A threshold value may be set by a distance from the bed, and expression or representation may be made by changing of a warm color when being remote away from the position, a cold color when being close thereto, or reverse, changing of saturation, luminosity and a hue, or the like.

Further, since the form which is detected by the form detecting apparatus reveals process of endoscope insertion, time series data thereof may be stored in a disc or the like.

In connection with the above, when one of the magnetic-field generation element and the magnetic-field detecting element is fixedly mounted on the insertion part having elasticity, of the endoscope, the one element may fixedly be mounted on the rigid forward-end rigid member which is at the forward end of the insertion part. Alternatively, the one element may be fixedly mounted, by an insulating member or the like, on a rigid curvature frame forming a bendable curvature portion by an insulating member or the like such that a form thereof is not deformed.

In connection with the above, when the magnetic-field generation element is an element for generating the magnetic field having strong directionality in a single axial direction, in a space in the vicinity of the magnetic-field generation element, it is desirable that an arrangement which can detect magnetic-strength components in three axial directions which extend perpendicularly to each other is used as the magnetic-field detecting element. When only the magnetic-field strength components in one or two axial directions can be detected, a level difference increases between case where the detected magnetic-field strength decreases extremely and case where the detected magnetic-field strength increases, largely depending upon relative orientation between the magnetic-field generation element and the magnetic-field detecting element. This is because it is almost impossible that the range of the distance between the two elements is limited to a narrow range from the detected signal.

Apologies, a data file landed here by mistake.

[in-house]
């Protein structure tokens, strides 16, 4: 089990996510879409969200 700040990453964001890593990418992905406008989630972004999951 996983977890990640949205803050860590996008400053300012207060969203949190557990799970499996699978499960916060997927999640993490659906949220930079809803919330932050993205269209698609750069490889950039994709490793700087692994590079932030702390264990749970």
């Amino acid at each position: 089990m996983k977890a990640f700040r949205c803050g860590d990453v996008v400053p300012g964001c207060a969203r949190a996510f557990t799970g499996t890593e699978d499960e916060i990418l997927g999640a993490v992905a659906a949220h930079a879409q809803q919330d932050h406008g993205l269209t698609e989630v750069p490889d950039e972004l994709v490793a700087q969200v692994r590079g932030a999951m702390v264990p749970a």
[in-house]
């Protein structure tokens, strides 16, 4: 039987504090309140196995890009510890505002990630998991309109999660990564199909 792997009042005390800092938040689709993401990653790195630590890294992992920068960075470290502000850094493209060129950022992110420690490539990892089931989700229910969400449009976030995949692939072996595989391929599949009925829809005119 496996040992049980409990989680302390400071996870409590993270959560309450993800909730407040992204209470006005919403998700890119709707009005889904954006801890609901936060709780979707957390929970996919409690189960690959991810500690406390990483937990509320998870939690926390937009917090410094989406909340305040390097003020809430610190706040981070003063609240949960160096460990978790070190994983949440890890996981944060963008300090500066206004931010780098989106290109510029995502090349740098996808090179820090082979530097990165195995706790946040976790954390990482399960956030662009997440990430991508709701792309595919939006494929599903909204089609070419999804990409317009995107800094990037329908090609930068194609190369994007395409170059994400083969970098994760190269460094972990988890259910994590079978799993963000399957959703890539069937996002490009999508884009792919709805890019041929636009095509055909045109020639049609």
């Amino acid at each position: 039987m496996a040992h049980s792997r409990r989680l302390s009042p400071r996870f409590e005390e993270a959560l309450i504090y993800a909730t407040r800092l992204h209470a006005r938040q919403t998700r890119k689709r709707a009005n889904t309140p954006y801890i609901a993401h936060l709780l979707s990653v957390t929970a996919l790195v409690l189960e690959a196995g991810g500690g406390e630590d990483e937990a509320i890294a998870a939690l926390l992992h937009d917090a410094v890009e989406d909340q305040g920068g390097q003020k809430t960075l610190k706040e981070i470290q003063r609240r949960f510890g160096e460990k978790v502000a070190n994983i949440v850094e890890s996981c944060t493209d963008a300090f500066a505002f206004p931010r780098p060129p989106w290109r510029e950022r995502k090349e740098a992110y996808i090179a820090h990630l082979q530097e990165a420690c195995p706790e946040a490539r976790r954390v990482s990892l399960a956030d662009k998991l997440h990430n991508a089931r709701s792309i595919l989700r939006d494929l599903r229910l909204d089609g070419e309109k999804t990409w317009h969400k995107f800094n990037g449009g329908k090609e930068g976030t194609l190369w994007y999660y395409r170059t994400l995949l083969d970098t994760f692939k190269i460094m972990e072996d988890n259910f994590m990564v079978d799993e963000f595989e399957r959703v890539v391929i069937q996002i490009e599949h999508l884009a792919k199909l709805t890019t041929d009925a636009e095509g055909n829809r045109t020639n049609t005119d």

Meanwhile, if the magnetic-field strength components in three axial directions which extend perpendicularly to each other can be detected, even when the magnetic field is strong or high in directionality, dependency of the orientation is smaller than the above case. The range of the distance between the two elements can be limited to a relatively narrow range from the detected magnetic-field strength.

Furthermore, when the magnetic-field detecting element is an element capable of detecting magnetic-field strength components in three (3) directions which are perpendicular to each other, it is desired that detecting sensitivity and sensitivity with respect to respective directions are equal to each other as far as possible. In this situation, the reason for this is that it is possible to produce the magnetic-field strength by a square root of the sum of squares of the respective magnetic-field strength components. Meanwhile, if the detecting sensitivities with respect to the respective directions are different from each other, correction is required to calculate the magnetic-field strength. However, the magnetic-field strength can be used if correction is performed.

In connection with the above, embodiments or the like which are formed in partial combination of the above-described embodiments or the like with each other belong to the present invention.

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Classifications
U.S. Classification600/424
International ClassificationA61B5/06, A61B1/005
Cooperative ClassificationA61B5/06, A61B1/0051, A61B5/065
European ClassificationA61B1/005B, A61B5/06E, A61B5/06